So what if that RSL you follow on social media uses a new technology every week and you don’t? Maybe her school has a huge technology budget and yours doesn’t; you have no control over that. However, maybe you use the technology you have to create engaging and meaningful learning experiences your students love. Or, maybe you foster an amazing culture of reading in your building that gets kids excited about books. What’s important is that you are making a difference for the students you serve. That’s the goal we should all have; we don’t all have to accomplish it in exactly the same way.

Second, give yourself credit for your successes, even the ones that seem ordinary or insignificant. Did you help a teacher find a perfect resource today? If so, you’re probably a rock star to that teacher. Did a student tell you how much he loves the book he’s reading, a title that you recommended to him? If so, you’re probably a rock star to that student. Did a fellow librarian thank you for sharing an idea or lesson that she implemented successfully? If so, you’re probably a rock star to that librarian. And, even if none of those people think of you as a rock star, they undoubtedly appreciate you. Maybe you don’t consider that tweet-worthy, but it’s important and you should give yourself a little pat on the back for it.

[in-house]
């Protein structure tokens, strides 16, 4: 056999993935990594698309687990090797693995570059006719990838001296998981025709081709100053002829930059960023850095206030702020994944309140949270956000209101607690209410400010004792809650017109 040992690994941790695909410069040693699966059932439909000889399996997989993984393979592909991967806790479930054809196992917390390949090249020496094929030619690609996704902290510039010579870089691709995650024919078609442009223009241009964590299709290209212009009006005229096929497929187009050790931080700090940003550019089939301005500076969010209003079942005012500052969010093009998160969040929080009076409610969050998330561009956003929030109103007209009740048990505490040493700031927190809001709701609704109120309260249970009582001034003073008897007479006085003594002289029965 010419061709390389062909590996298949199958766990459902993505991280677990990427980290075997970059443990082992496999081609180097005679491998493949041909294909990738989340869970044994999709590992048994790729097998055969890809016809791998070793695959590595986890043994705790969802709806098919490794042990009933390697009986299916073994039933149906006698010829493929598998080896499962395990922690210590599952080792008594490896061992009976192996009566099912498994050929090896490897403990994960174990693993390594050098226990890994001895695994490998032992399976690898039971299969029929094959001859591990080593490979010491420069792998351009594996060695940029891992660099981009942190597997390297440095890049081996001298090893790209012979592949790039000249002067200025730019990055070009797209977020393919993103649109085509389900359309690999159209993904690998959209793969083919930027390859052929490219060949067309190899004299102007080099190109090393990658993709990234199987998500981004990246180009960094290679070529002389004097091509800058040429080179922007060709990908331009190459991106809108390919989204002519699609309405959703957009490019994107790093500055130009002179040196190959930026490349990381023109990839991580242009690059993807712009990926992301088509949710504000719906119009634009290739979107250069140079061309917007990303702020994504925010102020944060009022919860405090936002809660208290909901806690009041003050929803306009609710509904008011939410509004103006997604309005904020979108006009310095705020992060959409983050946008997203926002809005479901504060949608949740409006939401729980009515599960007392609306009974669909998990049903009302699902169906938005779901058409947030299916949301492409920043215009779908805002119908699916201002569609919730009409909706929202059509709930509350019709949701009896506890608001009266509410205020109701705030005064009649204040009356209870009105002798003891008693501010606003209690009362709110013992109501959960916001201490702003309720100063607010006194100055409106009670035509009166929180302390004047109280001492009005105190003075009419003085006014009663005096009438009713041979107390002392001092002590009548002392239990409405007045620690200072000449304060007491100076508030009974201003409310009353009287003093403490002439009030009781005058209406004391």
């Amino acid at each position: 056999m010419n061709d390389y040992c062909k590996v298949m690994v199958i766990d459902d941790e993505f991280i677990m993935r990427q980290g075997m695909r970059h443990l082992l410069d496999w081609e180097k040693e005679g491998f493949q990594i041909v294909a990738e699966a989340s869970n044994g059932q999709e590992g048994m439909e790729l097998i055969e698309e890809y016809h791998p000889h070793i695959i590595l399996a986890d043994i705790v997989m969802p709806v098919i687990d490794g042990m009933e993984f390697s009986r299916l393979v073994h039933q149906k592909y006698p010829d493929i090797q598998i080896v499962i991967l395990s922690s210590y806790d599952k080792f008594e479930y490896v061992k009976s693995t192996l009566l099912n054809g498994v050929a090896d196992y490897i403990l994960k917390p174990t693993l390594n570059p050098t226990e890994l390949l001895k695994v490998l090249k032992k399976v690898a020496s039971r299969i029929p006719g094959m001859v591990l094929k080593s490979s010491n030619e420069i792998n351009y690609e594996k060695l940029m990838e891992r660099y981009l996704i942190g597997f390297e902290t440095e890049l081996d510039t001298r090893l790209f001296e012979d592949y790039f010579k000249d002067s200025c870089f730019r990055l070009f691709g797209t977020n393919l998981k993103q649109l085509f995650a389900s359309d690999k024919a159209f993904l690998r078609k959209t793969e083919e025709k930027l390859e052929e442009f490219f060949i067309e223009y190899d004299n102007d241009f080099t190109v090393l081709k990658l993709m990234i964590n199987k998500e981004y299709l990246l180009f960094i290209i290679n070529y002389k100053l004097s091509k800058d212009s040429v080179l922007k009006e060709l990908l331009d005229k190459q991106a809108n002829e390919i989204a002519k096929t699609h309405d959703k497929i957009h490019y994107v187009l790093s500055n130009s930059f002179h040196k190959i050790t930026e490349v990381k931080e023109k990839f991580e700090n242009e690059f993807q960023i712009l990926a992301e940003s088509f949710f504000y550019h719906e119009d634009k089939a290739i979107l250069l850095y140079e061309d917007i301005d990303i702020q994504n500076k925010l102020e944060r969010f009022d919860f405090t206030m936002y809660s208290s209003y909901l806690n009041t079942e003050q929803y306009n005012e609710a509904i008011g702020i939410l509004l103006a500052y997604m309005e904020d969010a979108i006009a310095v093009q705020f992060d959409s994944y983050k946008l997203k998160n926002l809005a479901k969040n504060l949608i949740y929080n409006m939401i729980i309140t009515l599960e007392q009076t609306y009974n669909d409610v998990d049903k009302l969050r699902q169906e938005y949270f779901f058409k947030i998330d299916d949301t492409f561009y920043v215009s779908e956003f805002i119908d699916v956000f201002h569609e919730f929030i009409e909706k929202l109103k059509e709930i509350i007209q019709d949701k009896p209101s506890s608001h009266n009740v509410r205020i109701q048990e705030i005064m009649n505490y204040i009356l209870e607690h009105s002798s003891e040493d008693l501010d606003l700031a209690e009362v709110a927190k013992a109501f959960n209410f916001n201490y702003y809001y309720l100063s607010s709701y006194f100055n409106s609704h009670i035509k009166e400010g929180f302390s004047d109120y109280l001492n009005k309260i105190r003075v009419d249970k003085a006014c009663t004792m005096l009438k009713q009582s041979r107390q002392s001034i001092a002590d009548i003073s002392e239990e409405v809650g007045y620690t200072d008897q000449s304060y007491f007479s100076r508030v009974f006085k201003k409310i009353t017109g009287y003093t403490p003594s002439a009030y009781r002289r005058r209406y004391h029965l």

Third, remember that your PLN and professional reading should provide a menu of options. When you look at a menu in a restaurant, you might be tempted to order five different entrees, but you don’t. You know you can’t eat that much, so you choose what’s best for you at the time or what appeals to you at that moment. If you return to the restaurant a week or month later, you might choose a different entree. The ideas you learn about from your PLN are a like entrees. You can’t tackle all of them at once. So, choose one inspiring idea, tweak it to fit your needs, and implement it. Then, at a later date, when you are hungry for a new inspiring idea, visit your PLN (or the ideas you’ve jotted down from your PLN) to select another idea.